According to what I could find out about them they have no anal fin (who would want one) and has grooved dorsal spines with the second larger than the first. It has a blunt nose, large eyes and large nostrils. It grows to a a maximum of  about 45cm.

They are found in a depth range of 500m to 1200m.

It has litters of three to 22 pups.

And that is about where the information on this thing ends: No information on the reproductive cycle, no information on annual fecundity, gestation period, age at maturity or longevity.

Where is Australia headed? Some future projections

Sydney Harbour Bridge opening, 1932.

By Beth Fulton- Head of Ecosystem Modelling, Marine and Atmospheric Research

Australians want a future of sustainable self-sufficiency and a healthy environment supporting a robust democracy – free of poverty and inequity. That was one of our projections, as part of the Australia 2050 project for the Australian Academy of Science.

Equally, Australians fear a future in which the stability of day-to-day life has been eroded by a degraded environment, depleted resources, lawlessness or warfare, limited access to health-care and education, extreme (or even increased) economic or political inequity and the fragmentation of social cohesion.

The question “What will Australia in 2050 look like?” will not be answered for sure for another four decades. But that future depends on decisions made today, and that means it is important to get some early insights into what the alternatives really are.

Of course, the future is uncertain and the projections discussed here may change as the different components are finally linked together. But some of them run contrary to current expectation and desires. They require careful thought in any personal, community, regional or national planning exercises.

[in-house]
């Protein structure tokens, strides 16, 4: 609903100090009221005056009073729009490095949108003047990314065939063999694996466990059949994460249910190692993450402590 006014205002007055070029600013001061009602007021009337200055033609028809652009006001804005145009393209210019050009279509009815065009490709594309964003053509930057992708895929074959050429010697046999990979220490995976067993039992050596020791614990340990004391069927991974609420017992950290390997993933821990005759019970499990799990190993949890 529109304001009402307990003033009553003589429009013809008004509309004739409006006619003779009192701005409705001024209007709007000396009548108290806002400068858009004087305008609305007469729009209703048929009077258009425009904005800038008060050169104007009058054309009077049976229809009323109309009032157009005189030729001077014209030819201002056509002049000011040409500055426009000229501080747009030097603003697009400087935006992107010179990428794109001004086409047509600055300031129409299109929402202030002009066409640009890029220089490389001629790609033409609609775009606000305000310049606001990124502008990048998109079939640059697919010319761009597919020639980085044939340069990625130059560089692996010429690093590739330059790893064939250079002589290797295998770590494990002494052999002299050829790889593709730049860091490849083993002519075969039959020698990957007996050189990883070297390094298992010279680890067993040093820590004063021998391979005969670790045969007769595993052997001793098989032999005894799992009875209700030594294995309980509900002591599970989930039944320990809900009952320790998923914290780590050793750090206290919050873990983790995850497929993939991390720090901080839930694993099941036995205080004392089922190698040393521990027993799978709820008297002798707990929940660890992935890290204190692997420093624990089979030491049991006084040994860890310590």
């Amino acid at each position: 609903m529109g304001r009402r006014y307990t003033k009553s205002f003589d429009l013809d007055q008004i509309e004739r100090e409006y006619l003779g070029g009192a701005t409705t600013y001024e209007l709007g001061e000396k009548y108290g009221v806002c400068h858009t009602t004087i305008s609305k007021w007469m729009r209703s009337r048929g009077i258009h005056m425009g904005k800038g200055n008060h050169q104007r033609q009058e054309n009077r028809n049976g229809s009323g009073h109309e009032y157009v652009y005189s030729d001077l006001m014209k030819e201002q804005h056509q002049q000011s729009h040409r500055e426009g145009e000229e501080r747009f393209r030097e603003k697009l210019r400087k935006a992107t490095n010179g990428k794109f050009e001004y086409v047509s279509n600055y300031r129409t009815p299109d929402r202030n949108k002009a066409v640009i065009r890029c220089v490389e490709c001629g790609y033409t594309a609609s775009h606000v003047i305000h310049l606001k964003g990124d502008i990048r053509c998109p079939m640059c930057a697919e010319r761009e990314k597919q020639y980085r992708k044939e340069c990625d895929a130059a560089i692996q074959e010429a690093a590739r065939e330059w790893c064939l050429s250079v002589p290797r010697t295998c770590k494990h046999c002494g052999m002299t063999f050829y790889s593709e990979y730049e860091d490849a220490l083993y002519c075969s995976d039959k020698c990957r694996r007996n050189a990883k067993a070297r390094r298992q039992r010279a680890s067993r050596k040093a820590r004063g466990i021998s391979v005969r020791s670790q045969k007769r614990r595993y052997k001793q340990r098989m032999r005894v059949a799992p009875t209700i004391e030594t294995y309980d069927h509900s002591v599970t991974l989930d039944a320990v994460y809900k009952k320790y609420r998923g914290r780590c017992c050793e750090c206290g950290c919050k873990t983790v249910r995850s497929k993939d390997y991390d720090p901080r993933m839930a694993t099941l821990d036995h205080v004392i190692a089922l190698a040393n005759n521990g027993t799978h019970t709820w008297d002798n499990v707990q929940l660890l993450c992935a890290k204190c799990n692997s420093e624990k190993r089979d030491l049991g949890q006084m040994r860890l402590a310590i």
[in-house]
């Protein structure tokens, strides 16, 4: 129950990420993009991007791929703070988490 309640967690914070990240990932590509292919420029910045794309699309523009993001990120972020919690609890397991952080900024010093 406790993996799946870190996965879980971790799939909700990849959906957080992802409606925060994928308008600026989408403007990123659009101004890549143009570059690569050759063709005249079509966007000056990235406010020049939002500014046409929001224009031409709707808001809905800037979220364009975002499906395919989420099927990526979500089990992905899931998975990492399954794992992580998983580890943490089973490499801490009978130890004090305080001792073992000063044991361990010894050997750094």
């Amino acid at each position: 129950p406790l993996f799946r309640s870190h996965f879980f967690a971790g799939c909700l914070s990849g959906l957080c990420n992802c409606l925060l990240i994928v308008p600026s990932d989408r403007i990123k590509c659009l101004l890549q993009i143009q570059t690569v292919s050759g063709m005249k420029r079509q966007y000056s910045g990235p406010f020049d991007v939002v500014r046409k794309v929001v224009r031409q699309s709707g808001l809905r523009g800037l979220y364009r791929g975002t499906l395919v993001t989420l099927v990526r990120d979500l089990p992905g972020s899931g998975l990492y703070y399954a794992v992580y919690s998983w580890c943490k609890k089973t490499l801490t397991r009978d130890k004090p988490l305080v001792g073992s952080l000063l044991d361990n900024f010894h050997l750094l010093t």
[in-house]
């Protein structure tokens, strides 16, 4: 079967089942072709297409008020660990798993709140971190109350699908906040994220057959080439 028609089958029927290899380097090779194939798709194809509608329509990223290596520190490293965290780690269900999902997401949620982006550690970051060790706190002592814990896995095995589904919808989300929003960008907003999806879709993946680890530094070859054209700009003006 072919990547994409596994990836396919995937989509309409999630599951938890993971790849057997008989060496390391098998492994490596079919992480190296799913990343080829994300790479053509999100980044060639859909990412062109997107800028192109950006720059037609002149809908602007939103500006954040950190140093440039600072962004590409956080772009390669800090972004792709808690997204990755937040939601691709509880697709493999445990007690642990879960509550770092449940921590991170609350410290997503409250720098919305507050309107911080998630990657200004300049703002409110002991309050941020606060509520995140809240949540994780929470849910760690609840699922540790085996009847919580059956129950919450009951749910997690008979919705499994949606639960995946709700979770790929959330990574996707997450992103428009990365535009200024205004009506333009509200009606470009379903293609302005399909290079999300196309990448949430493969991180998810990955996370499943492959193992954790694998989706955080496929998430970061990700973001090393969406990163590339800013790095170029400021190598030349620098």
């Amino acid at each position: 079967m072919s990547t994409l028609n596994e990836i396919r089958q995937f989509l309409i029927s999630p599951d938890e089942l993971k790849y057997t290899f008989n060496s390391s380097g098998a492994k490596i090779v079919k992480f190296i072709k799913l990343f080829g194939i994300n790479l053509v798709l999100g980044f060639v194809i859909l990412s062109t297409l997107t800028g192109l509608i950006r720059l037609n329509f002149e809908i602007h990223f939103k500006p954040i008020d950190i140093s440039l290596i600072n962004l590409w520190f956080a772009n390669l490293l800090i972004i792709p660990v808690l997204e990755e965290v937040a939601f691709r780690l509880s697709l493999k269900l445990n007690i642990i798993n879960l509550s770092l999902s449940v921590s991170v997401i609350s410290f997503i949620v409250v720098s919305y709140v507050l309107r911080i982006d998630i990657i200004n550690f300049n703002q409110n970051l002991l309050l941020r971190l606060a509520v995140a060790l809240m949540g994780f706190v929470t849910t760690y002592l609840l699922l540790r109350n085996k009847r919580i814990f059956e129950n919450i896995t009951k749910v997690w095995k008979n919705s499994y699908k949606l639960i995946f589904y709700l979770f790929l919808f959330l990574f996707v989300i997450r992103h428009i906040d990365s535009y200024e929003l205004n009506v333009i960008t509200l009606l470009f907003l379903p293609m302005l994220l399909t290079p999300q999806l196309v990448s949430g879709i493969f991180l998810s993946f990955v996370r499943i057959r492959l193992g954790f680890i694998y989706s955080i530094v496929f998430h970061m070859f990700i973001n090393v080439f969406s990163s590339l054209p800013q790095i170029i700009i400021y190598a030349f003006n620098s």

Population, society and the economy

Beach in Sydney

Image: Flickr / NSW State Records

The human aspects of Australia’s future have received a good deal of attention over the last few years. Australia’s population will increase by 50-100% by 2050. The proportion of the population living in the north and west is projected to increase at the expense of smaller southern states.

Median age will increase from the 36.8 years of 2007 to between 41.9 and 45.2 years. The proportion of the population over 65 is projected to increase by 60%, or more in the southern states.

Economic growth is forecast to continue over 2011-2050 at around 2.5% per year (a little slower than over past decades), and to shift towards services and away from primary and secondary industries (like agriculture and manufacturing).

This is despite an expected 13% increase in trade as Australia’s trade partnerships restructure – with the proportion of Australia’s total exports going to China, India and Indonesia projected to rise from 14% to 40% by 2100.